Of course, this is the kind of movie that’s far too classy to use the “v” word, but then again I suppose there’s no need for actual ancient vampires to run around talking about vampires. In the same manner, they don’t talk about how old they are or how they met or who sired them or precisely which Vampire Rules apply. The film doesn’t supply any of the standard vampire fiction backstory, which adds to the intimate feel of the relationship portrait. I felt the one misstep in that personal, low key tone was the Marlowe character — nothing wrong with Hurt’s performance, but the character’s basic existence as a “nudge nudge wink wink told you those Stratfordians were hiding something!” joke didn’t fit. It’s a little like making a really heartfelt Victorian time travel movie that’s about very specific characters and their tragic relationship and having Sherlock Holmes and Jack the Ripper show up. ONLY LOVERS LEFT ALIVE focuses deeply on the space between Adam and Eve and on what exactly it means to spend an eternity with somebody you love.
It seems that both approaches to vampirehood are paths to madness: you can live fully in the world and develop relationships with the living, watching them die like mayflies for centuries, or you can take yourself away from humanity in your lair and become so out of touch that you can’t function in any meaningful way and are entirely alone. Ava seems to be drawn to the living, while Adam and Eve attempt to be alone together. It works better for Eve; she’s clearly older and more complete in and of herself. Adam struggles with the artist’s quandary; he can’t live a creative life without an audience. He’s been releasing inventions through scientists over the years and music through underground radio stations, which of course puts both his existence and his sanity in jeopardy. Would he be better able to accept eternity if he didn’t try to connect with humanity? It’s interesting that he’s both closer to the living and more contemptuous of them; he calls them “zombies” with a lot of nerve for a bloodsucker. It’s pretty easy to sniff at people for not making more of their lives when you bought into the East India Company early and certainly don’t have to come home from work to cook dinner.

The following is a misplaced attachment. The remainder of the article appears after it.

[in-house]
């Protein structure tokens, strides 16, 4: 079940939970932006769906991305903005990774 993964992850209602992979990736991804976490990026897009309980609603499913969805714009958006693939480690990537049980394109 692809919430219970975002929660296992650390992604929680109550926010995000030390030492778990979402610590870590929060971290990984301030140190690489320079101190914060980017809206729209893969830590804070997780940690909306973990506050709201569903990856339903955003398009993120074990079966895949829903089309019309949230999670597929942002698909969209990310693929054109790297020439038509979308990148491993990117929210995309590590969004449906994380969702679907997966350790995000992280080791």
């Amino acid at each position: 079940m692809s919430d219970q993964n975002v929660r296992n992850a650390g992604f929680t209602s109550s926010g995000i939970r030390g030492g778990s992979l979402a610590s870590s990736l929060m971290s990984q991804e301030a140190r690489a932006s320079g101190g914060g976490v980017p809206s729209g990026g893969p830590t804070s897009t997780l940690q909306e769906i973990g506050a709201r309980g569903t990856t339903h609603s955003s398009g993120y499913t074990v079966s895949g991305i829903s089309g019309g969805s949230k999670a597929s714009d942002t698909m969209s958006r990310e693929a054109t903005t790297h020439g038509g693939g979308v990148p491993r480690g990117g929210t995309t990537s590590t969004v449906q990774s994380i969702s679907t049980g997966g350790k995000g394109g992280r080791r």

There’s also the undertone of addiction with these characters. Adam and Eve think of themselves as epicureans; they sip their blood from elegant cordial glasses and look down their noses at Ava, the “wrong” sort of user, who rudely asks where Adam’s supply is and eventually ends up drinking right from the source. Ugh, how tacky. Of course, when it comes right down to it and they’re on the brink of starvation there’s no question of whether they’ll go gently into that good night. They rationalize it with the suggestion that they could turn the two young lovers they find in a Tangiers alley - how romantic! But it’s clear they’d do anything necessary for the fix they need to keep going.
Tilda Swinton is fantastic as Eve, of course. When you consider her roles - CONSTANTINE, ORLANDO, THE WAR ZONE, and WE NEED TO TALK ABOUT KEVIN come to mind – it seems inconceivable that anybody else could ever have been cast for her parts. Here she’s otherworldly, walking through the Algiers night in a white leather jacket and head scarf, somehow oddly blending in and sticking out at the same time in the North African city despite her utter paleness. Tom Hiddleston, who I’ve only previously seen as Loki in a variety of Marvel films, more than holds his own in their scenes, and it’s their interactions, often wordless, that drive the film. I’ll reluctantly admit that Jarmusch’s usual excesses really work here; the slow tempo brings the viewer into the long nights these creatures inhabit and the static compositions invite investigation of the negative spaces between the characters.
So yes, I found a Jarmusch film I quite liked. I still want my DEAD MAN hours back though.
Sara Shiver McBride is qualified to neither speak nor write about film, but once lost on Jeopardy. She makes up one half of the podcast team of DAY DRINKING WITH SARA AND ALEXIS.